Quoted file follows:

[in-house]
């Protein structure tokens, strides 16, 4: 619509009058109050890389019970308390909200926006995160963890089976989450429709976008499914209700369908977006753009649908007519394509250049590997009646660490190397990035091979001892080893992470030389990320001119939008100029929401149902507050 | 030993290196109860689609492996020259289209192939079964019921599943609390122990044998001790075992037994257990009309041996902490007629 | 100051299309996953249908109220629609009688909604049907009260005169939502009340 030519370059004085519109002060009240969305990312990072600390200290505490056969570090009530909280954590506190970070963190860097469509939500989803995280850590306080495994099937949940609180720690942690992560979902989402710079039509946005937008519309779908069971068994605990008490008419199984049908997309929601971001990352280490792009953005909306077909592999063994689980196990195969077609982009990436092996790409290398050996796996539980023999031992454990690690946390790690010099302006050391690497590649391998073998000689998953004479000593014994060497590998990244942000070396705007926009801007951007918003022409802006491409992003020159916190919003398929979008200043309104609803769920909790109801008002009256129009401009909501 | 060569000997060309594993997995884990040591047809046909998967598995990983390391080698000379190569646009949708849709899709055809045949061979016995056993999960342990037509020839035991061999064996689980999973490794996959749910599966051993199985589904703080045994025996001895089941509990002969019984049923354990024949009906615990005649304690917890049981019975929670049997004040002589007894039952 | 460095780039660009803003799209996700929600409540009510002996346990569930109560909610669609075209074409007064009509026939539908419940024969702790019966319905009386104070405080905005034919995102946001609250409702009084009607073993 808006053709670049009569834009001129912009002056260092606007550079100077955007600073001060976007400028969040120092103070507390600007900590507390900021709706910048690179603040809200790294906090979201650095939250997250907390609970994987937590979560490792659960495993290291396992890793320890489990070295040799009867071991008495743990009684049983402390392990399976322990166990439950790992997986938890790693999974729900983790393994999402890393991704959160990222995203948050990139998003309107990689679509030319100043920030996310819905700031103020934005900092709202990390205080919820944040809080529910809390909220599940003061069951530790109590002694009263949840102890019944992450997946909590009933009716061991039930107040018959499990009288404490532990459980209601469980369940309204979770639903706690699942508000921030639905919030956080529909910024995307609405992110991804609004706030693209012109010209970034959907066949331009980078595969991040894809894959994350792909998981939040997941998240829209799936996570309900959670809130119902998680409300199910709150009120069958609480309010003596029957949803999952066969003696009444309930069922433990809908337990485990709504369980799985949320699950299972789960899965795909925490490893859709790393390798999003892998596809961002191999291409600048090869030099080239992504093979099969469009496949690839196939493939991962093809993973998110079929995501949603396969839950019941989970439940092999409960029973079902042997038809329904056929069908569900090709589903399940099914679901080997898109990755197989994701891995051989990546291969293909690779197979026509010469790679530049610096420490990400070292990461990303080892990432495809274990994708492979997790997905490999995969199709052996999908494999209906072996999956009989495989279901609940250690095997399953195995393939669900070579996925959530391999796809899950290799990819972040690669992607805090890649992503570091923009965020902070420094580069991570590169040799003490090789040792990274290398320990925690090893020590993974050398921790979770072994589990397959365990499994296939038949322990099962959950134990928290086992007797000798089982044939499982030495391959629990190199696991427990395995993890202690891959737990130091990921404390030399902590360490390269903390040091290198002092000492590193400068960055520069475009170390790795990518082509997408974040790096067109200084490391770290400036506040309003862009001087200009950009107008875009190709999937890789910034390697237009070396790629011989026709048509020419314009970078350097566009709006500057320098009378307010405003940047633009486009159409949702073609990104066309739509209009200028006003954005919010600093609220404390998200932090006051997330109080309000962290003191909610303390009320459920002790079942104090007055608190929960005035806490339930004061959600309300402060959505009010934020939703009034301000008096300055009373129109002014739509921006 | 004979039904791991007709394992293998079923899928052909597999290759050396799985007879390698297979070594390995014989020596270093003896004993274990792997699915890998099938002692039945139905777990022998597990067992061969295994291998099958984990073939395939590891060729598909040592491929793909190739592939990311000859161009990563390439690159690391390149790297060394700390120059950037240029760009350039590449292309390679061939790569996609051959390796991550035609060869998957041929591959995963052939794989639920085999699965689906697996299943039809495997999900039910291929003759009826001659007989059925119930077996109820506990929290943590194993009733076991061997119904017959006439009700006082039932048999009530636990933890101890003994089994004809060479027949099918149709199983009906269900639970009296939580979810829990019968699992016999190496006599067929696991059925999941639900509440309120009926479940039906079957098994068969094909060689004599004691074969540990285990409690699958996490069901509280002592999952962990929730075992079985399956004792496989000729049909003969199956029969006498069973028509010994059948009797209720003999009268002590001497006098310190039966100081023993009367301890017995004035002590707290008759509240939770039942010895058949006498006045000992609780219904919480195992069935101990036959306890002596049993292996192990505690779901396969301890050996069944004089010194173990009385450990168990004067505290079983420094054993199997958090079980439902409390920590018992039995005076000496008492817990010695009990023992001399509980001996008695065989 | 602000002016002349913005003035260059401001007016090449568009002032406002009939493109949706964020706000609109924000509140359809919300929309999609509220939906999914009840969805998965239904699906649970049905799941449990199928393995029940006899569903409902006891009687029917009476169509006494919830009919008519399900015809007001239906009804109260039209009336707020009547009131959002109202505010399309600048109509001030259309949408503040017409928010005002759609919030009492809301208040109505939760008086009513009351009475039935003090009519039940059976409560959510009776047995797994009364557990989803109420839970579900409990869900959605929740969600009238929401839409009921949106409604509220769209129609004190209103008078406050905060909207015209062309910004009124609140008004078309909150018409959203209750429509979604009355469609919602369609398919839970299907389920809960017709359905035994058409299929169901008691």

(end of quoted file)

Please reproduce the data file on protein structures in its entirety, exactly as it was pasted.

[in-house]
């Protein structure tokens, strides 16, 4: 619509009058109050890389019970308390909200926006995160963890089976989450429709976008499914209700369908977006753009649908007519394509250049590997009646660490190397990035091979001892080893992470030389990320001119939008100029929401149902507050 | 030993290196109860689609492996020259289209192939079964019921599943609390122990044998001790075992037994257990009309041996902490007629 | 100051299309996953249908109220629609009688909604049907009260005169939502009340 030519370059004085519109002060009240969305990312990072600390200290505490056969570090009530909280954590506190970070963190860097469509939500989803995280850590306080495994099937949940609180720690942690992560979902989402710079039509946005937008519309779908069971068994605990008490008419199984049908997309929601971001990352280490792009953005909306077909592999063994689980196990195969077609982009990436092996790409290398050996796996539980023999031992454990690690946390790690010099302006050391690497590649391998073998000689998953004479000593014994060497590998990244942000070396705007926009801007951007918003022409802006491409992003020159916190919003398929979008200043309104609803769920909790109801008002009256129009401009909501 | 060569000997060309594993997995884990040591047809046909998967598995990983390391080698000379190569646009949708849709899709055809045949061979016995056993999960342990037509020839035991061999064996689980999973490794996959749910599966051993199985589904703080045994025996001895089941509990002969019984049923354990024949009906615990005649304690917890049981019975929670049997004040002589007894039952 | 460095780039660009803003799209996700929600409540009510002996346990569930109560909610669609075209074409007064009509026939539908419940024969702790019966319905009386104070405080905005034919995102946001609250409702009084009607073993 808006053709670049009569834009001129912009002056260092606007550079100077955007600073001060976007400028969040120092103070507390600007900590507390900021709706910048690179603040809200790294906090979201650095939250997250907390609970994987937590979560490792659960495993290291396992890793320890489990070295040799009867071991008495743990009684049983402390392990399976322990166990439950790992997986938890790693999974729900983790393994999402890393991704959160990222995203948050990139998003309107990689679509030319100043920030996310819905700031103020934005900092709202990390205080919820944040809080529910809390909220599940003061069951530790109590002694009263949840102890019944992450997946909590009933009716061991039930107040018959499990009288404490532990459980209601469980369940309204979770639903706690699942508000921030639905919030956080529909910024995307609405992110991804609004706030693209012109010209970034959907066949331009980078595969991040894809894959994350792909998981939040997941998240829209799936996570309900959670809130119902998680409300199910709150009120069958609480309010003596029957949803999952066969003696009444309930069922433990809908337990485990709504369980799985949320699950299972789960899965795909925490490893859709790393390798999003892998596809961002191999291409600048090869030099080239992504093979099969469009496949690839196939493939991962093809993973998110079929995501949603396969839950019941989970439940092999409960029973079902042997038809329904056929069908569900090709589903399940099914679901080997898109990755197989994701891995051989990546291969293909690779197979026509010469790679530049610096420490990400070292990461990303080892990432495809274990994708492979997790997905490999995969199709052996999908494999209906072996999956009989495989279901609940250690095997399953195995393939669900070579996925959530391999796809899950290799990819972040690669992607805090890649992503570091923009965020902070420094580069991570590169040799003490090789040792990274290398320990925690090893020590993974050398921790979770072994589990397959365990499994296939038949322990099962959950134990928290086992007797000798089982044939499982030495391959629990190199696991427990395995993890202690891959737990130091990921404390030399902590360490390269903390040091290198002092000492590193400068960055520069475009170390790795990518082509997408974040790096067109200084490391770290400036506040309003862009001087200009950009107008875009190709999937890789910034390697237009070396790629011989026709048509020419314009970078350097566009709006500057320098009378307010405003940047633009486009159409949702073609990104066309739509209009200028006003954005919010600093609220404390998200932090006051997330109080309000962290003191909610303390009320459920002790079942104090007055608190929960005035806490339930004061959600309300402060959505009010934020939703009034301000008096300055009373129109002014739509921006 | 004979039904791991007709394992293998079923899928052909597999290759050396799985007879390698297979070594390995014989020596270093003896004993274990792997699915890998099938002692039945139905777990022998597990067992061969295994291998099958984990073939395939590891060729598909040592491929793909190739592939990311000859161009990563390439690159690391390149790297060394700390120059950037240029760009350039590449292309390679061939790569996609051959390796991550035609060869998957041929591959995963052939794989639920085999699965689906697996299943039809495997999900039910291929003759009826001659007989059925119930077996109820506990929290943590194993009733076991061997119904017959006439009700006082039932048999009530636990933890101890003994089994004809060479027949099918149709199983009906269900639970009296939580979810829990019968699992016999190496006599067929696991059925999941639900509440309120009926479940039906079957098994068969094909060689004599004691074969540990285990409690699958996490069901509280002592999952962990929730075992079985399956004792496989000729049909003969199956029969006498069973028509010994059948009797209720003999009268002590001497006098310190039966100081023993009367301890017995004035002590707290008759509240939770039942010895058949006498006045000992609780219904919480195992069935101990036959306890002596049993292996192990505690779901396969301890050996069944004089010194173990009385450990168990004067505290079983420094054993199997958090079980439902409390920590018992039995005076000496008492817990010695009990023992001399509980001996008695065989 | 602000002016002349913005003035260059401001007016090449568009002032406002009939493109949706964020706000609109924000509140359809919300929309999609509220939906999914009840969805998965239904699906649970049905799941449990199928393995029940006899569903409902006891009687029917009476169509006494919830009919008519399900015809007001239906009804109260039209009336707020009547009131959002109202505010399309600048109509001030259309949408503040017409928010005002759609919030009492809301208040109505939760008086009513009351009475039935003090009519039940059976409560959510009776047995797994009364557990989803109420839970579900409990869900959605929740969600009238929401839409009921949106409604509220769209129609004190209103008078406050905060909207015209062309910004009124609140008004078309909150018409959203209750429509979604009355469609919602369609398919839970299907389920809960017709359905035994058409299929169901008691």